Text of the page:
CEO: Tim Herbert
Based: Maple Grove, MN
The scoop: This Medtronic ($MDT) spinoff makes the first and only implantable neurostimulation device to treat sleep apnea, offering patients an alternative to continuous positive airway pressure (CPAP) therapy. The Inspire Upper Airway Stimulation implant is installed just under the pectoral muscle in a two-hour surgery. The energy-efficient device has an impressive battery life of 10 years, after which a replacement is required.
What makes Inspire Medical Systems Fierce: "There's over a million people a year diagnosed with moderate to severe obstructive sleep apnea in the United States that are looking for alterative treatment options beyond CPAP," Inspire CEO Tim Herbert said. The implant fills an unmet need because standard CPAP therapy is plagued by noncompliance.
|Inspire device--Courtesy of Inspire Medical Systems|
"About half the patients just can't handle CPAP about 6 months or a year after prescription," Herbert said in an interview, explaining that many find the CPAP mask uncomfortable or cannot tolerate high pressure being blown into their airway.
The remote-controlled Inspire neurostimulator also keeps the airway open during sleep but does so in a novel way. "Instead of us putting pressure down the airway, what we do is we provide stimulation to the hypoglossal nerve that can track the muscles and moves the muscles and holds the muscles open," Herbert said. Neurostimulation has been applied by former parent company Medtronic for deep brain stimulation. "We're applying that same technology to sleep apnea," the CEO said.
A well-cited study in The New England Journal of Medicine found that the Inspire implant reduced apnea-related complications by 68%, meaning patients were able to breathe properly during sleep. Further confirmation came in April when the FDA approved the device via its stringent PMA pathway.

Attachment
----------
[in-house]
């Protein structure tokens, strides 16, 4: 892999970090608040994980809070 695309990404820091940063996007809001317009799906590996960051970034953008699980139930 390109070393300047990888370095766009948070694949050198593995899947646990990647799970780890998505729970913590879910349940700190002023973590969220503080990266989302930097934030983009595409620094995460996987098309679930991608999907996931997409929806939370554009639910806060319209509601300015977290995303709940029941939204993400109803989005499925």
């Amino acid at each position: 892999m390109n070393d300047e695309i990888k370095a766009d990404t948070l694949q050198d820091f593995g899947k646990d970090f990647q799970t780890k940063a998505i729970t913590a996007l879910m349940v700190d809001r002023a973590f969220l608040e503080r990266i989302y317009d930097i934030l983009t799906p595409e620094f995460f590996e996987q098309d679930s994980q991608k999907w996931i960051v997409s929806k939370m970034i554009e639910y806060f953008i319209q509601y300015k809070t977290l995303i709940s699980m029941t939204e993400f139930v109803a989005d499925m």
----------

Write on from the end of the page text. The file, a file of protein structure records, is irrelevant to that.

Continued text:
Inspire also boasts a $40 million Series E financing round, led by OrbiMed Private Equity. Other participants in the May financing include Johnson & Johnson Development Corp. and Aperture Venture Partners.
A host of dental devices treat sleep apnea while dispensing with the traditional mask, but Herbert said those mandibular devices are for "mild to slightly moderate" cases, as opposed to moderate to severe ones.
What to look for: Inspire is expanding from 22 employees in February to more than 100 by this time next year, Herbert said. The implant will be available at 36 sites this year; Herbert is aiming to offer it in 70 hospitals next year and more than 100 in 2016. About 300 patients worldwide have received the device commercially so far, but Herbert touts the market size of 1 million patients a year in the U.S. alone.
As always, the backing of insurance companies is critical. The CEO said payers are reimbursing for the device on a case-by-case basis: "We're working with the medical directors locally in a state and getting approved for just that one case." He is optimistic that the big insurance companies will support Inspire nationally but said it takes two years for that to occur.
"It's also important to note the risks associated with untreated moderate to severe sleep apnea [are] significant, from cardiovascular disease to stroke to diabetes, even quality of life and the risk of car accidents," Herbert said. If so, the threat of downstream payments should provide public and private payers impetus to reimburse the cost of the surgery and/or device.
International expansion is another facet to watch. "Europe's always a challenging market because of reimbursement. We are focusing our efforts primarily in Germany," the CEO said. Inspire has had a CE mark to sell the product in Europe since 2011. Meanwhile, he said the company is "just starting" to formulate an Asia strategy.
Finally, Herbert hopes to continuously improve the neurostimulator, saying, "We will continue to develop advanced techniques and advanced technologies that could reduce the size of the device, could make the device more efficacious, there's going to be an evolution of new products that we would like to release."
Herbert would not commit to a deadline for profitability, but said he expects the milestone to be achieved in the "next couple of years." An IPO is "to be determined." -- Varun Saxena (email | Twitter)
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